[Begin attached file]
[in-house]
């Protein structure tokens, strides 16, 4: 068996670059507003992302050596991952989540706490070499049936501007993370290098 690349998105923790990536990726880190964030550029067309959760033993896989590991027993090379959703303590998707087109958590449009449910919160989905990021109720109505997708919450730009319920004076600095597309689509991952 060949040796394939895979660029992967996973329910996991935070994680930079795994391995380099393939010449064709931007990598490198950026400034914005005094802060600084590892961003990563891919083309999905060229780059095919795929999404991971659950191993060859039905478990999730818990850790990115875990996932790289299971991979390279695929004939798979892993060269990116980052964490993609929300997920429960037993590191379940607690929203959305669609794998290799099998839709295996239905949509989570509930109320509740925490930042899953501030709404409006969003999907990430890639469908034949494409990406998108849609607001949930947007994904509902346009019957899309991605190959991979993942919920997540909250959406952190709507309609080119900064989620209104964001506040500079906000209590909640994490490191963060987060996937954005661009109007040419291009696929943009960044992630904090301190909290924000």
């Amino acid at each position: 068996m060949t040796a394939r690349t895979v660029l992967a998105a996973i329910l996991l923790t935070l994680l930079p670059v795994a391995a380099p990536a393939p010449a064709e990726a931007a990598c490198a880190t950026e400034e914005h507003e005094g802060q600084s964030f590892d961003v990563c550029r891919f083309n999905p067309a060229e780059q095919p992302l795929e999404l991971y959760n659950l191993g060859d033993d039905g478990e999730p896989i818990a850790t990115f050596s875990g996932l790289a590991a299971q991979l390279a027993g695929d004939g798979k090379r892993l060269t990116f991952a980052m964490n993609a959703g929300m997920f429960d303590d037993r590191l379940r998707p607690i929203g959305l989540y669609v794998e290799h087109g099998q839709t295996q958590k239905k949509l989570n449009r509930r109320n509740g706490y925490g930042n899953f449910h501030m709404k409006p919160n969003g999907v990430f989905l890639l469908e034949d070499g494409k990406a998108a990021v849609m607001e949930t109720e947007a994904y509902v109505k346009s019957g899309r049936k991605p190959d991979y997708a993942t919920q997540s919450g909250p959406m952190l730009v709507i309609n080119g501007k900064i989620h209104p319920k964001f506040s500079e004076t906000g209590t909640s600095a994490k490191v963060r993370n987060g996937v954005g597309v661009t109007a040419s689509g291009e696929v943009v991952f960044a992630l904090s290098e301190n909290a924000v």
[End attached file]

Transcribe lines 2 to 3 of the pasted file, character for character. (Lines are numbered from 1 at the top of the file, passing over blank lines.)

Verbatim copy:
């Protein structure tokens, strides 16, 4: 068996670059507003992302050596991952989540706490070499049936501007993370290098 690349998105923790990536990726880190964030550029067309959760033993896989590991027993090379959703303590998707087109958590449009449910919160989905990021109720109505997708919450730009319920004076600095597309689509991952 060949040796394939895979660029992967996973329910996991935070994680930079795994391995380099393939010449064709931007990598490198950026400034914005005094802060600084590892961003990563891919083309999905060229780059095919795929999404991971659950191993060859039905478990999730818990850790990115875990996932790289299971991979390279695929004939798979892993060269990116980052964490993609929300997920429960037993590191379940607690929203959305669609794998290799099998839709295996239905949509989570509930109320509740925490930042899953501030709404409006969003999907990430890639469908034949494409990406998108849609607001949930947007994904509902346009019957899309991605190959991979993942919920997540909250959406952190709507309609080119900064989620209104964001506040500079906000209590909640994490490191963060987060996937954005661009109007040419291009696929943009960044992630904090301190909290924000």
């Amino acid at each position: 068996m060949t040796a394939r690349t895979v660029l992967a998105a996973i329910l996991l923790t935070l994680l930079p670059v795994a391995a380099p990536a393939p010449a064709e990726a931007a990598c490198a880190t950026e400034e914005h507003e005094g802060q600084s964030f590892d961003v990563c550029r891919f083309n999905p067309a060229e780059q095919p992302l795929e999404l991971y959760n659950l191993g060859d033993d039905g478990e999730p896989i818990a850790t990115f050596s875990g996932l790289a590991a299971q991979l390279a027993g695929d004939g798979k090379r892993l060269t990116f991952a980052m964490n993609a959703g929300m997920f429960d303590d037993r590191l379940r998707p607690i929203g959305l989540y669609v794998e290799h087109g099998q839709t295996q958590k239905k949509l989570n449009r509930r109320n509740g706490y925490g930042n899953f449910h501030m709404k409006p919160n969003g999907v990430f989905l890639l469908e034949d070499g494409k990406a998108a990021v849609m607001e949930t109720e947007a994904y509902v109505k346009s019957g899309r049936k991605p190959d991979y997708a993942t919920q997540s919450g909250p959406m952190l730009v709507i309609n080119g501007k900064i989620h209104p319920k964001f506040s500079e004076t906000g209590t909640s600095a994490k490191v963060r993370n987060g996937v954005g597309v661009t109007a040419s689509g291009e696929v943009v991952f960044a992630l904090s290098e301190n909290a924000v």